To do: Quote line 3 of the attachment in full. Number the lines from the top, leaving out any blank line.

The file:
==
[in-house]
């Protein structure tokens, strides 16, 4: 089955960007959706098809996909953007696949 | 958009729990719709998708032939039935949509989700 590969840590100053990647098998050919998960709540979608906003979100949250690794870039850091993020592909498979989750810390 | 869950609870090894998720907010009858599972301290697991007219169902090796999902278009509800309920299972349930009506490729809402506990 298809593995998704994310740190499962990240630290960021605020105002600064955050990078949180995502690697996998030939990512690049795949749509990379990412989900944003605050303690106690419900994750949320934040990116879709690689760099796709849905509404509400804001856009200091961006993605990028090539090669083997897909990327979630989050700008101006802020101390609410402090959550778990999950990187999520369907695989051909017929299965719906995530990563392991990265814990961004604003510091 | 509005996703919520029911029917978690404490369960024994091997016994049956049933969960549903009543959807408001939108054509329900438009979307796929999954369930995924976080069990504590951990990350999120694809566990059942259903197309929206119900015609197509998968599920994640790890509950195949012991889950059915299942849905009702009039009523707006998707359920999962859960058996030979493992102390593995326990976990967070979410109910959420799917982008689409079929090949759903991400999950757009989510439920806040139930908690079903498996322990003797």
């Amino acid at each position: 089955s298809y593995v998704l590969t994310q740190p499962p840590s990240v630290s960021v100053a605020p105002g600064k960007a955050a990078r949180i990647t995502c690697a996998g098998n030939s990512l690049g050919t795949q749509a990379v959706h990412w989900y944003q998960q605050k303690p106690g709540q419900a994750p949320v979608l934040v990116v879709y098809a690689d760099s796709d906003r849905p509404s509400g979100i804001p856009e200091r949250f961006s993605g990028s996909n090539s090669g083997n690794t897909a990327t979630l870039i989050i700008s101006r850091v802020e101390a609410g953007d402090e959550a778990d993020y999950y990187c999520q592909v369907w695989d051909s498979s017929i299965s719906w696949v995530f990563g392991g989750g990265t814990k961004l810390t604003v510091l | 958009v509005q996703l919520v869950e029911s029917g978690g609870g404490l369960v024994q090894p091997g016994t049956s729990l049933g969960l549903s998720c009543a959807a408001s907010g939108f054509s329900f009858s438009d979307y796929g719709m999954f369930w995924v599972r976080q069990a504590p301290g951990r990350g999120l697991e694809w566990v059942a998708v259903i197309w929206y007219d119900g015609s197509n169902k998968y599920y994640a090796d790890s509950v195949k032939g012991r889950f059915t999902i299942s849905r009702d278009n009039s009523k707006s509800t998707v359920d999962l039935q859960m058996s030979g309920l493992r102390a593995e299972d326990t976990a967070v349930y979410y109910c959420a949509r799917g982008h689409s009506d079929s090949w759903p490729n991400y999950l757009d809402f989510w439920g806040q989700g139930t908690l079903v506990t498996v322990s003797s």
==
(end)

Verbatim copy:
């Amino acid at each position: 089955s298809y593995v998704l590969t994310q740190p499962p840590s990240v630290s960021v100053a605020p105002g600064k960007a955050a990078r949180i990647t995502c690697a996998g098998n030939s990512l690049g050919t795949q749509a990379v959706h990412w989900y944003q998960q605050k303690p106690g709540q419900a994750p949320v979608l934040v990116v879709y098809a690689d760099s796709d906003r849905p509404s509400g979100i804001p856009e200091r949250f961006s993605g990028s996909n090539s090669g083997n690794t897909a990327t979630l870039i989050i700008s101006r850091v802020e101390a609410g953007d402090e959550a778990d993020y999950y990187c999520q592909v369907w695989d051909s498979s017929i299965s719906w696949v995530f990563g392991g989750g990265t814990k961004l810390t604003v510091l | 958009v509005q996703l919520v869950e029911s029917g978690g609870g404490l369960v024994q090894p091997g016994t049956s729990l049933g969960l549903s998720c009543a959807a408001s907010g939108f054509s329900f009858s438009d979307y796929g719709m999954f369930w995924v599972r976080q069990a504590p301290g951990r990350g999120l697991e694809w566990v059942a998708v259903i197309w929206y007219d119900g015609s197509n169902k998968y599920y994640a090796d790890s509950v195949k032939g012991r889950f059915t999902i299942s849905r009702d278009n009039s009523k707006s509800t998707v359920d999962l039935q859960m058996s030979g309920l493992r102390a593995e299972d326990t976990a967070v349930y979410y109910c959420a949509r799917g982008h689409s009506d079929s090949w759903p490729n991400y999950l757009d809402f989510w439920g806040q989700g139930t908690l079903v506990t498996v322990s003797s």